Cordiant and Saatchi to Reunite?

15 May 2003

Beleaguered Cordiant Communications is currently awash with rumors as to its future. But one of the many stories going the rounds has more credulity than most – its credibility conferred by the Wall Street Journal which is not known for giving houseroom to lightweight speculation.

According to a report in Thursday’s edition, “people familiar with the situation” say that talks between Cordiant and Publicis Groupe over the future of their jointly-owned media network ZenithOptimedia are also exploring the possibility of a closer union.

Cordiant recently announced it will invoke its option to sell its 25% stake in Zenith to majority shareholder Publicis next January, and the pair are in talks about the minutiae of the transaction. Arising almost inevitably out of this agenda, is the possibility that the couple might renew their past intimacy – an option not rejected out of hand by the French agency giant.

The two agency networks share blood links. Following a stockholder revolt during the mid-90s the brothers Saatchi, wrongly believing they could walk on water, were ousted from their eponymous agency empire.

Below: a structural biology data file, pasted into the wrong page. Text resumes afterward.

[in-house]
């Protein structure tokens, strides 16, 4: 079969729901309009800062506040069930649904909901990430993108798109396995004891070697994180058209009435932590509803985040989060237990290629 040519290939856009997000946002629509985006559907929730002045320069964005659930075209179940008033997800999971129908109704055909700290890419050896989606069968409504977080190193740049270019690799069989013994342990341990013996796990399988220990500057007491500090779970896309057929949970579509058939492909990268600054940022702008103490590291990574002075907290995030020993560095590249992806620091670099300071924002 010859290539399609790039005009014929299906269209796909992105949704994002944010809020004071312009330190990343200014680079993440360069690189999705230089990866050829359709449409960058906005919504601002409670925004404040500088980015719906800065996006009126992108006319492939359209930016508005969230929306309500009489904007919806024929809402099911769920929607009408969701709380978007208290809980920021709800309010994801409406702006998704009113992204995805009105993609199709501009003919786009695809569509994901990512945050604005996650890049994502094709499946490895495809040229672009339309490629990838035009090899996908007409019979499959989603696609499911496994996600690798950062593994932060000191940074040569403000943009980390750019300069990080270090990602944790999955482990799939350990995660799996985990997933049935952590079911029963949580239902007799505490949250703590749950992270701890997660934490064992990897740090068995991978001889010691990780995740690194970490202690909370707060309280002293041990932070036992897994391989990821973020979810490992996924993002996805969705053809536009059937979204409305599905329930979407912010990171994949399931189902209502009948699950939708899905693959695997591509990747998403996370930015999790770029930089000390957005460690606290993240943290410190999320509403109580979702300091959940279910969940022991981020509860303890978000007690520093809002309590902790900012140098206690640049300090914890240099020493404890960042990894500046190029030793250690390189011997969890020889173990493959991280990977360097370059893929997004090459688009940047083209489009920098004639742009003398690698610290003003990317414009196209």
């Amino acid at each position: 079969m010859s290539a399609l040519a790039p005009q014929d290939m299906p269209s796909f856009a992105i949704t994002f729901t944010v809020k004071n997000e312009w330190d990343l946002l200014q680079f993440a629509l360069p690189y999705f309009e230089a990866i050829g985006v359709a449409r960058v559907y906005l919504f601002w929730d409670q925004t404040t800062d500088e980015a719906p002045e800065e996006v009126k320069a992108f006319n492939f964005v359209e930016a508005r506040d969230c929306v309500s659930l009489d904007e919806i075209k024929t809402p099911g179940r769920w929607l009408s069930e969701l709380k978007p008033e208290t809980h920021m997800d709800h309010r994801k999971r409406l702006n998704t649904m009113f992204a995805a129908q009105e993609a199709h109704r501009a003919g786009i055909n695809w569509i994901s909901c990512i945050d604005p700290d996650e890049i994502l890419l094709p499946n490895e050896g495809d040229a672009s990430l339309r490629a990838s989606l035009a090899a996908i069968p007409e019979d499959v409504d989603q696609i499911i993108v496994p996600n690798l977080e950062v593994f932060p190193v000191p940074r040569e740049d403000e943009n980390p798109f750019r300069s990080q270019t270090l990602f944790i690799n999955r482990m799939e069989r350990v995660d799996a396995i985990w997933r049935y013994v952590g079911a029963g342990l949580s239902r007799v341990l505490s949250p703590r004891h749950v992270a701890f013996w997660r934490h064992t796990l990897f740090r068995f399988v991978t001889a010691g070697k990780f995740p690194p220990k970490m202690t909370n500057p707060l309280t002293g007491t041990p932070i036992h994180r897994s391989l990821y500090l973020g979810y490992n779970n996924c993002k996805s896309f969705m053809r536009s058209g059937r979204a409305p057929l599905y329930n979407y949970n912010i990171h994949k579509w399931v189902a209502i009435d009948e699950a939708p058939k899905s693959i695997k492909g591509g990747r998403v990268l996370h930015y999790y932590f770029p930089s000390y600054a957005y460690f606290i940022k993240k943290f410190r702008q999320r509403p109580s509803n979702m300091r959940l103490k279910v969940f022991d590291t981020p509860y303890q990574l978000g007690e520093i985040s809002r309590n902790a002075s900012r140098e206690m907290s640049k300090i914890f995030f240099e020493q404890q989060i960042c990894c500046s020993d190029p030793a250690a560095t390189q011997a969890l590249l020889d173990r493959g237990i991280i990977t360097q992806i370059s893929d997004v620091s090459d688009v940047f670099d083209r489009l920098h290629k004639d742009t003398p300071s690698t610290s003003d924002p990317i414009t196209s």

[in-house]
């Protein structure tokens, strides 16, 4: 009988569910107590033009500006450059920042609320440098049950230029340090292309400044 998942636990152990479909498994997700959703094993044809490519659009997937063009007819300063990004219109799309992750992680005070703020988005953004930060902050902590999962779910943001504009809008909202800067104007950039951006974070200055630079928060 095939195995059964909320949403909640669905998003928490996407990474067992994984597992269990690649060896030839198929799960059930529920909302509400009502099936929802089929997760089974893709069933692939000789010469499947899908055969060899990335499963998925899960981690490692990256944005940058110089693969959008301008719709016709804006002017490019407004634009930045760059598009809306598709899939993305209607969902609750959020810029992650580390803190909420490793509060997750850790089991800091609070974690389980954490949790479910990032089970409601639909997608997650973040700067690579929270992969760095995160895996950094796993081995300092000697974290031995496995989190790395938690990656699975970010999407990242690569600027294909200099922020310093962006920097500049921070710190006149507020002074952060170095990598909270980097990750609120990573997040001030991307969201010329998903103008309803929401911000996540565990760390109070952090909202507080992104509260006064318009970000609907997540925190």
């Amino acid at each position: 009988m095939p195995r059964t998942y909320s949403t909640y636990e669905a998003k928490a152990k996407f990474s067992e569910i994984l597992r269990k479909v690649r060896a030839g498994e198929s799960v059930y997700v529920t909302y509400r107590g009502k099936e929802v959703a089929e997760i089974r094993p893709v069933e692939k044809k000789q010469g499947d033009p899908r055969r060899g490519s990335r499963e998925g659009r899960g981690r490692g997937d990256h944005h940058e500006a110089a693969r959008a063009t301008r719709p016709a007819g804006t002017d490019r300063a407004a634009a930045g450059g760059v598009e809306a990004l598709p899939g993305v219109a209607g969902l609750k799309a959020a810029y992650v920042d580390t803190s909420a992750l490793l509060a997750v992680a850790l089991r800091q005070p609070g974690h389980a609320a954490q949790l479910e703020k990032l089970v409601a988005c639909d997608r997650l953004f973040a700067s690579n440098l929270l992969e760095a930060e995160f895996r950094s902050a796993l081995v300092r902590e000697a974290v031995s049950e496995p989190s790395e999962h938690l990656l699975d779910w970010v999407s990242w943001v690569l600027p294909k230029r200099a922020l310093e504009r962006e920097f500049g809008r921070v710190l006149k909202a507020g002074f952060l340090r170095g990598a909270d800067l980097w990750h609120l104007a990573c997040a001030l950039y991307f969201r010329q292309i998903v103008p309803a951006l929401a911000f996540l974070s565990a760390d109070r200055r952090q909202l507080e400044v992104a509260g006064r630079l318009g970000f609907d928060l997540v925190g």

The new management, eager to appease its muscular investors by generating a few hundred million dollars, hived-off Bates Worldwide plus most other non-Saatchi activities in an IPO that created Cordiant. Shortly after that, in 2000, Publicis made its move on Saatchi & Saatchi.

A closer relationship could suit both parties. Debt-beset Cordiant for obvious reasons; Publicis because its marketing services unit could use the boost that Cordiant’s 141 Communications and HealthWorld networks would bring. And having recently relieved Bates/Cordiant of its $30 million (€26.47m; £18.77m) Allied Domecq liquor business, Publicis might not be averse to provide accommodation for the network’s remaining clientele.

Meantime, Cordiant remains in talks with other interested parties although it admitted Monday that all value the group at below its current share price.

Data sourced from: The Wall Street Journal Online; additional content by WARC staff